Work on the Transrapid project, financed jointly by taxpayers and private enterprise, is due to begin next year, with the trains scheduled to make their first journey in 2005. They will cover the 185-mile distance, with a stop in Schwerin, in less than an hour. Transrapid will herald a new age of the railway. Levitating on a magnetic cushion half an inch above the specially constructed track, the light-weight vehicles will dispense with wheels, traditional brakes, friction and noise.
Such systems already operate on short stretches around the world, but the Hamburg-Berlin line will be the first to apply the technology at a distance long enough to swamp other means of transport. The government and the German companies pioneering Transrapid hope their courage will be rewarded with export orders world-wide.
But although several countries, notably Brazil, the United States, Australia and China, have expressed interest in magnetic levitation (Maglev) trains, no firm order has been received. The incalculable revenue from exports has long been the subject of dispute in Germany, following realisation that Transrapid will not make money at home for a long time.
Indeed, yesterday's pledge of funds by the Transport Minister, Matthias Wissmann, was precipitated by the withdrawal of three large German construction companies from the project. The estimated cost of the project has gone up by 10 per cent of original calculations, while revenue forecasts have been revised downwards.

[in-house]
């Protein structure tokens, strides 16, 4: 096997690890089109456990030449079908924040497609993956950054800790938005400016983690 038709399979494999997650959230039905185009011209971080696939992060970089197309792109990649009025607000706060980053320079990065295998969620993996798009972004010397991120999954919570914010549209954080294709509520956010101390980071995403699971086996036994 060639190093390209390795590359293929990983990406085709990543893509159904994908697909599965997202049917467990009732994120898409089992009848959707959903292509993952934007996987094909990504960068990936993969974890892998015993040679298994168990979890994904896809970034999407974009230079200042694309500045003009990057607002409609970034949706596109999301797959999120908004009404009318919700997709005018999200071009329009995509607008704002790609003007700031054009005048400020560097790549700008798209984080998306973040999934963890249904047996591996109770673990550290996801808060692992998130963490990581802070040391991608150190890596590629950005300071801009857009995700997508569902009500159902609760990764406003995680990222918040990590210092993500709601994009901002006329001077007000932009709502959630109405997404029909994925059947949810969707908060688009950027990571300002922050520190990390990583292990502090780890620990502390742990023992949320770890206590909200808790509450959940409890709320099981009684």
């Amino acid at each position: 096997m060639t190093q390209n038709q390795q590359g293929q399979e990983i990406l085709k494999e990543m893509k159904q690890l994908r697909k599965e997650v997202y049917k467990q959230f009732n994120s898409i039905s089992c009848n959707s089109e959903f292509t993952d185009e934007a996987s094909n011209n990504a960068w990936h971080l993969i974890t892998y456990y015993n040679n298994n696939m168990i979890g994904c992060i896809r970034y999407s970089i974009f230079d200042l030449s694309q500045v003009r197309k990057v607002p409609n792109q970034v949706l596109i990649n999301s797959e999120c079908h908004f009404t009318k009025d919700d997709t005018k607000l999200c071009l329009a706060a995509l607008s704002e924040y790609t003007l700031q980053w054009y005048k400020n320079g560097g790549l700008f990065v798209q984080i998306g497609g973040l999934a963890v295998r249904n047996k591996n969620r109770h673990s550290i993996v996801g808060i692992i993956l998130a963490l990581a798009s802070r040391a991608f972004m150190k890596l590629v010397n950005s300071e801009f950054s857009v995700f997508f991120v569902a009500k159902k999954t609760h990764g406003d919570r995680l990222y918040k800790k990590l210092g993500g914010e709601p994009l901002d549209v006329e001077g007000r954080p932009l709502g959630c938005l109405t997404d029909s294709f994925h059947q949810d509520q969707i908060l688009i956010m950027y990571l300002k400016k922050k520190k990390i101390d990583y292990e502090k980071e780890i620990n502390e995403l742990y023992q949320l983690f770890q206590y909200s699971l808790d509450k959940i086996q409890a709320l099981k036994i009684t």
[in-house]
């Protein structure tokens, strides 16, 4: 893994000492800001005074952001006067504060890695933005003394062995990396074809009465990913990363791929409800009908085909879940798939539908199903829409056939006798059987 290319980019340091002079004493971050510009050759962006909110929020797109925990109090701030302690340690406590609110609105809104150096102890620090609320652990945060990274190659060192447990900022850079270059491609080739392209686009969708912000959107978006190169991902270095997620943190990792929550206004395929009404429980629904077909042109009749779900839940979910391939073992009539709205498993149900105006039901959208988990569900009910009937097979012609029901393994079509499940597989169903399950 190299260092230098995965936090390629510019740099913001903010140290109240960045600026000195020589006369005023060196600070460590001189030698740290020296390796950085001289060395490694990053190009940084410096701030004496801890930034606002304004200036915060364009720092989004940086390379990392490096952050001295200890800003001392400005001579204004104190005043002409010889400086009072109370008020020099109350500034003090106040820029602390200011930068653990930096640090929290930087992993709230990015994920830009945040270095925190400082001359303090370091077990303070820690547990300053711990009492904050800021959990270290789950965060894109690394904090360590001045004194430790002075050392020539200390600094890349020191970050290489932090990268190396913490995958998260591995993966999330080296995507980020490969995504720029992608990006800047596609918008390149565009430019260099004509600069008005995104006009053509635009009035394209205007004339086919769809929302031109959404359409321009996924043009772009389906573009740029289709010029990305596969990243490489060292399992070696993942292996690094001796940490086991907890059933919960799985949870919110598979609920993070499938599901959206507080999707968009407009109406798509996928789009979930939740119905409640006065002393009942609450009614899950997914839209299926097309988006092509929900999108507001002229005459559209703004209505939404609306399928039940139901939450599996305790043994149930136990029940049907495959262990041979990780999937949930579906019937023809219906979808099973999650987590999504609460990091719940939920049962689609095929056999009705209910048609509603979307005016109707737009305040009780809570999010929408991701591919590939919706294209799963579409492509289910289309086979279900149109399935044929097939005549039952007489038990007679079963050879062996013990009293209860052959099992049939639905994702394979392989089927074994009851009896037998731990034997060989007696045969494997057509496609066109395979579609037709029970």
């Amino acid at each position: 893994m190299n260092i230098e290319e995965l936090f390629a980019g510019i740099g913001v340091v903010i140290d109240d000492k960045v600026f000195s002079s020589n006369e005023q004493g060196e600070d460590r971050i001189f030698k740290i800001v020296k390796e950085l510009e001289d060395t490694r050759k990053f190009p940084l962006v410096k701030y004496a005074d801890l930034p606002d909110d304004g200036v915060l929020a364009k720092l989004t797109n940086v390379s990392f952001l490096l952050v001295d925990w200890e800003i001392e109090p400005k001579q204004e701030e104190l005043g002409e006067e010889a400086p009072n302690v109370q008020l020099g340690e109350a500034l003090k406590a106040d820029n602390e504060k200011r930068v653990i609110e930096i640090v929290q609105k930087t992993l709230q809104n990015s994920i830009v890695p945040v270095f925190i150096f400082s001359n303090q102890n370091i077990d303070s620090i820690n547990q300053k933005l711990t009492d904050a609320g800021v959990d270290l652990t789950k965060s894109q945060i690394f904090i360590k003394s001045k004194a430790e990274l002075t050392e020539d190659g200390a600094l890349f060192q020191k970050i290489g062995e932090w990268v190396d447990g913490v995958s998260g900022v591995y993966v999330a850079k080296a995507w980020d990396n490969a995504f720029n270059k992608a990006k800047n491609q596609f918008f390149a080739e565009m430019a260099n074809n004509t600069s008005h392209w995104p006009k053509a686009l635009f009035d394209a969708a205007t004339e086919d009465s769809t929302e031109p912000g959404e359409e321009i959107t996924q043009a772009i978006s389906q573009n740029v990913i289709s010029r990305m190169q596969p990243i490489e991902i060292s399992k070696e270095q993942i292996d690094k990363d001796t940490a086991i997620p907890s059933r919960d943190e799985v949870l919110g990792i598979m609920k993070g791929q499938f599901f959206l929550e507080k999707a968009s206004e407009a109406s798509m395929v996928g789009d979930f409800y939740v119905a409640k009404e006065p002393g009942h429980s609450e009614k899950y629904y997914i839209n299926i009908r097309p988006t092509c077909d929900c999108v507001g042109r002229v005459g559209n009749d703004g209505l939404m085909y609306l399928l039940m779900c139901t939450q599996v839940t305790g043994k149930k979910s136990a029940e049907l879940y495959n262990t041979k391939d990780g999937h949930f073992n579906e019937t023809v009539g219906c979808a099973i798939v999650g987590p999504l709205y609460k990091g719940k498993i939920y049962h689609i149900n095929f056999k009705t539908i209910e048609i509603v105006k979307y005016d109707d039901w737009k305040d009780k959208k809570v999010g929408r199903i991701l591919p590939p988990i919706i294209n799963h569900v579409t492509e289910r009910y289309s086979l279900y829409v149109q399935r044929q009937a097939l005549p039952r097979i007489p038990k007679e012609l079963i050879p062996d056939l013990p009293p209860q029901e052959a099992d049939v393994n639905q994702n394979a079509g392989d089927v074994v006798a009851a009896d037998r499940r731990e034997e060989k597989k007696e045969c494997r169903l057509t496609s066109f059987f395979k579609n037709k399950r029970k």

According to the latest figures, the government will invest DM6.1bn (aboutpounds 2.1bn), while the private sector will put up DM3.7bn. Annual profit is currently projected at just under DM1bn by 2010. Opponents say that is still pie in the sky, but the government commitment seems to ensure that the project will be realised. "I feel more optimistic than ever in saying that Transrapid will come," Mr Wissmann said yesterday.
Money apart, Transrapid still faces opposition on other fronts. The Greens deplore the elevated track's impact on the landscape, and its higher energy use than traditional trains. Resistance is strongest in Schleswig-Holstein, the Land along a section of the track, whose government of Social Democrats and Greens is still fighting a rearguard battle, and can delay the planning stages. Villages along the way have found a powerful ally in the Bismarck family, whose wooded estate lies in the path of progress.
Their power of obstruction is more than balanced, however, by the Transrapid lobby. The state railway company, and the private concerns Thyssen, Siemens and Adtranz have a vested interest in milking their investment. Chancellor Helmut Kohl and even the Finance Minister, Theo Waigel, are Maglev enthusiasts, and all but one of the regions affected support the line.
All arguments have, in any case, been outweighed by considerations of prestige. Germany was a late entrant to the high-speed rail race, and felt humiliated when France's TGV conquered rich foreign markets, rendering the rival German technology obsolete. Transrapid is meant to be the revanche, and something more. It is set to become a national symbol; the crowning glory of Germany's new capital, its space-age terminus by the Reichstag the most important hub in Europe.
There are plans to take the line further east, to Warsaw and beyond. That may seem an implausible dream now, but that's what they used to say about the futuristic blueprints of the Hamburg-Berlin shuttle.Reuse content